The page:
I used to think of couchsurfing as this weird thing to avoid…until I actually tried it. It’s great. I used it for the first time when I made a trip to San Diego for a conference. My host was fun to talk to and gave me great information on things to do in the city.

A few tips would be to make sure to go with someone who has lots of positive reviews and has a verified badge. Trust your gut. Always make sure you have the funds to book accommodation in case your host cancels or it doesn’t work out.

Basically, when you’re wanting to know how to pay off student loans while traveling, it comes down to working abroad and choosing budget-friendly options when you travel. Teaching English in good-earning places like China and South Korea where you are able to save up to $1,000 every month really helps.

Thailand (the place I’ve taught in) isn’t as great when it comes to making a good salary. However, I’ve made it work through getting a job at a school that offered higher pay and also doing tutoring sessions during the nights and weekends.

I paid off $21,000 in student loans in 18 months. 11 months of that was spent while abroad teaching English.


How did you go about paying off your student loan debt? Do you like the idea of long term travel and working abroad? 

Not Another Emergency Fund

how to build an emergency fund

Can you ever have too many blog posts talking about emergency funds? Personally, I think so but others might disagree. The “blog post talking about an emergency fund” has been done over and over again in the personal finance world. And this post is about to be another one 🙂

When I first started reading personal finance blogs, I was a soon to be university grad who didn’t have a lot of money in savings. I read countless times about the importance of an emergency fund and why everyone needs one. It helps in case of unexpected expenses! Job loss! Your car breaking down! You need it!

I liken the experience of it to that of being told to eat my vegetables growing up. It should be something that happens but I still don’t listen to it all that often. I mean, you have to actually set aside money for some hypothetical event. When you have things constantly eyeing for your attention at the current moment, saving money for future emergencies can fall through the cracks.

However, I’ve always known of emergency funds. Even as a money newb who first started reading personal finance blogs, the concept of money set aside for emergencies was never foreign to me. I don’t think it’s foreign for most other people either.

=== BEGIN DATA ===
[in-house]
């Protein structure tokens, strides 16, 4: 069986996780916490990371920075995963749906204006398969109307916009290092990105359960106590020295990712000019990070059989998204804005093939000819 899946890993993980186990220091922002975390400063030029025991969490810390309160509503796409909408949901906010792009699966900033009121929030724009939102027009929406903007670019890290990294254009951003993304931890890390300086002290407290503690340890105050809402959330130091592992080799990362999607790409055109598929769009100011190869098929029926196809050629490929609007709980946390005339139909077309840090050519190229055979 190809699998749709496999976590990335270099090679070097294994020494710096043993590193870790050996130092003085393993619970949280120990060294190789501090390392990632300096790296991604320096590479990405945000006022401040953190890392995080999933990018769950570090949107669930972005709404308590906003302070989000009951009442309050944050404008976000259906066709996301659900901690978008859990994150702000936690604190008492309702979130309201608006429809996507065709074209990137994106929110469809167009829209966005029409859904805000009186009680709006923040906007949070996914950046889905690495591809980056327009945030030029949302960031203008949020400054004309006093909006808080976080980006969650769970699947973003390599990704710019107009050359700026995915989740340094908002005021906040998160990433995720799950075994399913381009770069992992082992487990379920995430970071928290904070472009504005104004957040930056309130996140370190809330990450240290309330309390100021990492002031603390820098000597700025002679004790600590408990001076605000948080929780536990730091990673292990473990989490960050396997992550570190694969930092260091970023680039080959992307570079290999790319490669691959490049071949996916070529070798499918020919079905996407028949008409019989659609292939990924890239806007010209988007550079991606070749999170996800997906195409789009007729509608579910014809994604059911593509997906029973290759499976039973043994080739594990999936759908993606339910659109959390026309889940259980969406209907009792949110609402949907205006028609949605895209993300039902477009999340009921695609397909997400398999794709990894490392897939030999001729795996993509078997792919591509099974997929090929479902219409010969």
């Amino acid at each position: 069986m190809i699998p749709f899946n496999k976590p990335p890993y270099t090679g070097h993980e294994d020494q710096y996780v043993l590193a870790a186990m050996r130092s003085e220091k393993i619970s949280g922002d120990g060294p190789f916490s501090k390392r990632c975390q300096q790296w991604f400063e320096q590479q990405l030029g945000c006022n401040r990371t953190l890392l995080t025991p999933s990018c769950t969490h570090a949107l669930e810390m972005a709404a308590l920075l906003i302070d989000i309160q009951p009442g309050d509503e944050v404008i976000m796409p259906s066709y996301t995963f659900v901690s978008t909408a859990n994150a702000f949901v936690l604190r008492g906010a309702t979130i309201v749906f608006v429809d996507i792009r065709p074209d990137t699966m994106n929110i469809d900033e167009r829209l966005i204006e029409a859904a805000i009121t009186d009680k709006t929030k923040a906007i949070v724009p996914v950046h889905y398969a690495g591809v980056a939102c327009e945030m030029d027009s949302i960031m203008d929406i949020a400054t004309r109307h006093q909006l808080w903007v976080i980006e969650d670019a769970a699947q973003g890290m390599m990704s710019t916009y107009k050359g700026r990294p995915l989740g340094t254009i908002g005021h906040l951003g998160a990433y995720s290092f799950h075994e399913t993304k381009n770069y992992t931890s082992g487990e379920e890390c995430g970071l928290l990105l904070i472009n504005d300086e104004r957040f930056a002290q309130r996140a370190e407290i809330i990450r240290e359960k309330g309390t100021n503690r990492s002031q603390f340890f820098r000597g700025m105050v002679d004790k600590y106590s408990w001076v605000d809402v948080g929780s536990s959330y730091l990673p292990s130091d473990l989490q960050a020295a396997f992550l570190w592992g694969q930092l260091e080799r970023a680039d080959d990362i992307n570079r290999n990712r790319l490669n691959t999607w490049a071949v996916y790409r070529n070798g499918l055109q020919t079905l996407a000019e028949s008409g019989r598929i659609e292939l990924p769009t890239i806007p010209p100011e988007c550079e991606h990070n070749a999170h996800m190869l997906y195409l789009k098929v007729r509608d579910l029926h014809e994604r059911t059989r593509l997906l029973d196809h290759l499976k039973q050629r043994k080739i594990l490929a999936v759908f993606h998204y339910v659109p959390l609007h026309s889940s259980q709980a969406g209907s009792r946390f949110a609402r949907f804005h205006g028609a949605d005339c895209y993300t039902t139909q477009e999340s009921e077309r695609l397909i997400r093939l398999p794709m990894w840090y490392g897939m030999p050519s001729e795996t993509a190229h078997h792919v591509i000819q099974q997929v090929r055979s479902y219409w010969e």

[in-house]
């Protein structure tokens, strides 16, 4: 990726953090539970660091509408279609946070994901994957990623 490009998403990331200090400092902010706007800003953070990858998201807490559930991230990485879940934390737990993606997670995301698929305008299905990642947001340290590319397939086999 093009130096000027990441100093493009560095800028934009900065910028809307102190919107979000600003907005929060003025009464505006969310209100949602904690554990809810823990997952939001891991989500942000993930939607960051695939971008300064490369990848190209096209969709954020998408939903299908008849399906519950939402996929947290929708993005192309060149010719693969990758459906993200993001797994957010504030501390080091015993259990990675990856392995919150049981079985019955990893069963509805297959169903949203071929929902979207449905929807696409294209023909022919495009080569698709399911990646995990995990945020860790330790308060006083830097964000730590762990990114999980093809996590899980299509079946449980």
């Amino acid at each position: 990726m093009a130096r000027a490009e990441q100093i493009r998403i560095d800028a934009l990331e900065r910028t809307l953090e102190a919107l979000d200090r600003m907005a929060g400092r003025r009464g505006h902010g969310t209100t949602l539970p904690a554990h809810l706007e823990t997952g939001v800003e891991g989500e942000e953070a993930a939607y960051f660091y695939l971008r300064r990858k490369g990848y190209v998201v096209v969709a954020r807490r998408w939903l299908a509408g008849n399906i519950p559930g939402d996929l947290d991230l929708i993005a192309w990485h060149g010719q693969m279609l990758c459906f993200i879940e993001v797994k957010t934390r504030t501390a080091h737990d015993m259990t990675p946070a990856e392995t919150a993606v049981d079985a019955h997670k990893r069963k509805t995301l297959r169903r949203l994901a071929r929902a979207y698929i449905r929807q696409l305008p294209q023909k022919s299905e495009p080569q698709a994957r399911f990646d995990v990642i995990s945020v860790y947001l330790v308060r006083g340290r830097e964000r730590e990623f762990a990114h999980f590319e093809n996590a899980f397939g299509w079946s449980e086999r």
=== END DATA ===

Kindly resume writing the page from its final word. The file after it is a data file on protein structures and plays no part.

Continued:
Even as a money newb who first started reading personal finance blogs, the concept of an emergency fund was never foreign to me. I don’t think it’s foreign for most other people either. 

People know unexpected expenses pop up. They know they should have money set aside for an emergency. The problem lies in people’s perception of an emergency fund. Many people don’t fully know how an emergency fund works (problem one) and they usually underestimate the amount they need in one (problem two). 

For the longest time, I thought an “emergency fund” was the small amount I had in my savings account. I also thought it was the leftover “buffer” amount I had in my checking account after I paid all of my bills. Most people think of emergency funds along this same line.

Having this way of thinking led me to dip into my savings account for not so critical reasons. I would take money out when I really wanted to buy some nice, but unnecessary, thing or when I would go on a vacation and need money for it.

Constantly seeing the money sitting in my bank account made me feel okay to spend it. Everything about my way of thinking of emergency funds was misguided.

An emergency fund is a dedicated account used only for real emergencies, like a job loss, medical bills, car repairs, and so forth. It’s not for when you really want to buy new clothes. It’s not the money that’s left over in your bank account after you pay your bills. That’s a buffer, not an emergency fund.

For the best chance of growing and keeping an emergency fund intact, people would be better off putting the money in a savings account at a bank different from where they do their day-to-day banking. Doing this helps when you’re someone who isn’t a natural saver.

Online banks come to the rescue with this. They’re best when it comes to holding an emergency fund. Ally Bank’s 1.00% APY for accounts blows past the traditional average 0.06% APY.

How much to keep in an emergency fund? There’s two common rule of thumbs: $1,000 in a starter emergency fund, then leveling up to 3-6 months of expenses stashed away.

Do what makes you feel most comfortable. From my senior year of high school all the way to after graduating university, I had the same old Ford Focus that I had bought on my own. Fully paying for my car at age 17 felt awesome but having to go through car repairs every year because the car was old was not so awesome.